On July 27, 1994, Richmond, Virginia-based Signet Financial Corp announced the spin off of its credit card division, OakStone Financial, naming Richard Fairbank as CEO (Signet Banking Corp is now part of Wells Fargo). Signet renamed the subsidiary Capital One in October of that year. The spinoff was concluded February 28, 1995, making Capital One fully independent.
Unlike other diversified financial services firms, Capital One began as a "monoline", meaning the vast majority of its business was in consumer lending, particularly credit cards. Remaining a monoline is risky, as it can be very profitable industry in good times, and markedly unprofitable in bad. Most consumer-lending monolines in the past twenty years have either gone out of business (e.g., The Money Store, NextCard, Royal Acceptance) or have been acquired (e.g., MBNA, Beneficial, First USA); Capital One is notable for having experienced neither.
Capital One attributed its relative success as a monoline to its use of data collection to build demographic profiles, allowing it to target personalized offers of credit direct to consumers.
In 1999, Capital One was looking to expand beyond credit cards. CEO Richard Fairbank announced moves to use Capital One's experience with collecting consumer data to offer loans, insurance, and phone service.
While many other monolines were acquired by larger, diverse banks, Capital One expanded into retail banking with a focus on subprime customers. This was accomplished through the acquisition of several retail banks. Capital One acquired New Orleans, Louisiana-based Hibernia National Bank in 2005, Melville, New York-based North Fork Bancorporation, and Chevy Chase Bank in 2008.
During the 2007 subprime mortgage financial crisis, Capital One closed its mortgage platform, GreenPoint Mortgage, due in part to investor pressures. Capital One Financial Corporation received US$3.56 billion from the Emergency Economic Stabilization Act of 2008. On June 17, 2009, Capital One finished buying back the stock the company issued to the U.S. Treasury paying a total of US$3.67 billion. The U.S. Securities and Exchange Commission has criticized Capital One's conduct during the crisis, claiming that the company failed to provide accurate reporting of the losses they incurred. Capital One was required to pay $3.5 million in penalty, but has not been required to directly address the allegations of wrongdoing.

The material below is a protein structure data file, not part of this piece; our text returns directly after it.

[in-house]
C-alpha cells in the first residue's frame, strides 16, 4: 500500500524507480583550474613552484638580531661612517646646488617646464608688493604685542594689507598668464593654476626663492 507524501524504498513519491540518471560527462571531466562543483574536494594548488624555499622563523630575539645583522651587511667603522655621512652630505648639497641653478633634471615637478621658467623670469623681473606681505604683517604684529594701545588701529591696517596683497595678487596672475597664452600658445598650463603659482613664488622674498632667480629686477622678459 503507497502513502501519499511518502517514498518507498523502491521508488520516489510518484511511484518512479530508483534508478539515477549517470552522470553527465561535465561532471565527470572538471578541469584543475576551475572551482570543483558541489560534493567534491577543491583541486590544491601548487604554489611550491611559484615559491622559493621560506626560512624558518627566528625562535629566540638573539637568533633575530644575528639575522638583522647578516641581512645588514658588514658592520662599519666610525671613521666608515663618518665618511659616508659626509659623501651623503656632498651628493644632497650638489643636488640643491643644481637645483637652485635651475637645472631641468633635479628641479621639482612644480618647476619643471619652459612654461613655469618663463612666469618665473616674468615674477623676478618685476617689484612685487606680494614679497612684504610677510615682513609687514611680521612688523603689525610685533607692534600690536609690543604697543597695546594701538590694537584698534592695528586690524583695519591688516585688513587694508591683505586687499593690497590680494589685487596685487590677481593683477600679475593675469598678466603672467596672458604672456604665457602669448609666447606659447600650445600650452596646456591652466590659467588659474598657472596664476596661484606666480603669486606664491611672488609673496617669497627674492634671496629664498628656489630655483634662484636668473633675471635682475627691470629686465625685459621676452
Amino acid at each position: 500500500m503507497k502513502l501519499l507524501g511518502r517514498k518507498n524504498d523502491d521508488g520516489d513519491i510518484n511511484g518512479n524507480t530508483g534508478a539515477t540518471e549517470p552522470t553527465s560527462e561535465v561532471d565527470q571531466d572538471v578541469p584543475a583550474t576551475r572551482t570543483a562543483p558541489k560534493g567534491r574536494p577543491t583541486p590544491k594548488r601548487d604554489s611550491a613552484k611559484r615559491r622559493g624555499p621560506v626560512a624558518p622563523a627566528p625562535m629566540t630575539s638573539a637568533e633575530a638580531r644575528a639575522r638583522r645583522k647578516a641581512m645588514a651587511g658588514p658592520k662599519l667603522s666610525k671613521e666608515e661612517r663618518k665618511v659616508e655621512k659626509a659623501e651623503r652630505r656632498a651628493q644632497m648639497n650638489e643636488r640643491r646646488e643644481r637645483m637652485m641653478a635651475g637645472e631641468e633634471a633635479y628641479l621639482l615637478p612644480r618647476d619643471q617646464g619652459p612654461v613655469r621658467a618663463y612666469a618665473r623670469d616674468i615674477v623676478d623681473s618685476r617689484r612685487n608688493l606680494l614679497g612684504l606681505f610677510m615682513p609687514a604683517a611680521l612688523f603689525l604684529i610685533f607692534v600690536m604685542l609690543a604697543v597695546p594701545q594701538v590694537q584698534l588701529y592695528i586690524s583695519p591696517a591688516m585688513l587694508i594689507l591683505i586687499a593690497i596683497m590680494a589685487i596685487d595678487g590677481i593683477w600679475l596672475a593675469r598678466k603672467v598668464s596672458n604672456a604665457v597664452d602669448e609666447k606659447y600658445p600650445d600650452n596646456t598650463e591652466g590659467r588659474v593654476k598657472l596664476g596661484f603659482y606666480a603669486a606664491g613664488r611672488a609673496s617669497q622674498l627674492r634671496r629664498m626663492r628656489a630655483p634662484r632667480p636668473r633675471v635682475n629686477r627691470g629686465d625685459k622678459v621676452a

In June 2011, ING announced the sale of its American ING Direct division to Capital One for cash and shares worth US$9 billion. On August 26, 2011, the Federal Reserve Board of Governors announced it would hold public hearings on the Capital One acquisition of ING Direct, and extend to October 12, 2011, the public comment period that had been scheduled to end August 22. The move came amidst rising scrutiny of the deal on systemic risk, or "Too-Big-to-Fail," performance under the Community Reinvestment Act, and pending legal challenges. A coalition of national civil rights and consumer groups, led by the National Community Reinvestment Coalition, were joined by Rep. Barney Frank to challenge immediate approval of the deal. The groups have argued that the acquisition is a test of the Dodd-Frank Wall Street Reform and Consumer Protection Act, under which systemically risky firms must demonstrate a public benefit that outweighs new risk before they are allowed to grow. Kansas City Federal Reserve Bank head Thomas M. Hoenig was also skeptical of the deal. In February 2012, the acquisition was approved by regulators, and Capital One completed its acquisition of ING Direct. Capital One received permission to merge ING into its business in October 2012, and rebranded ING Direct as Capital One 360 in November 2012.
In August 2011, Capital One reached a deal with HSBC to acquire its U.S. credit card operations. Capital One paid US$31.3 billion in exchange for US$28.2 billion in loans and $600 million in other assets. The acquisition was completed by May 2012.
In July 2012, Capital One was fined by the Office of the Comptroller of the Currency and the Consumer Financial Protection Bureau for misleading millions of its customers, such as paying extra for payment protection or credit monitoring when they took out a card. The company agreed to pay $210 million to settle the legal action against them and to refund two million customers. This was the CFPB's first public enforcement action. In August 2014, Capital One and three collection agencies entered into an agreement to pay $75.5 million to end a consolidated class action lawsuit pending in the United States District Court for the Northern District of Illinois alleging that the companies used an automated dialer to call customers’ cellphones without consent, which is a violation of the Telephone Consumer Protection Act of 1991. It is notable that this legal action involved informational telephone calls, which are not subject to the "prior express written consent" requirements which have been in place for telemarketing calls since October 2013.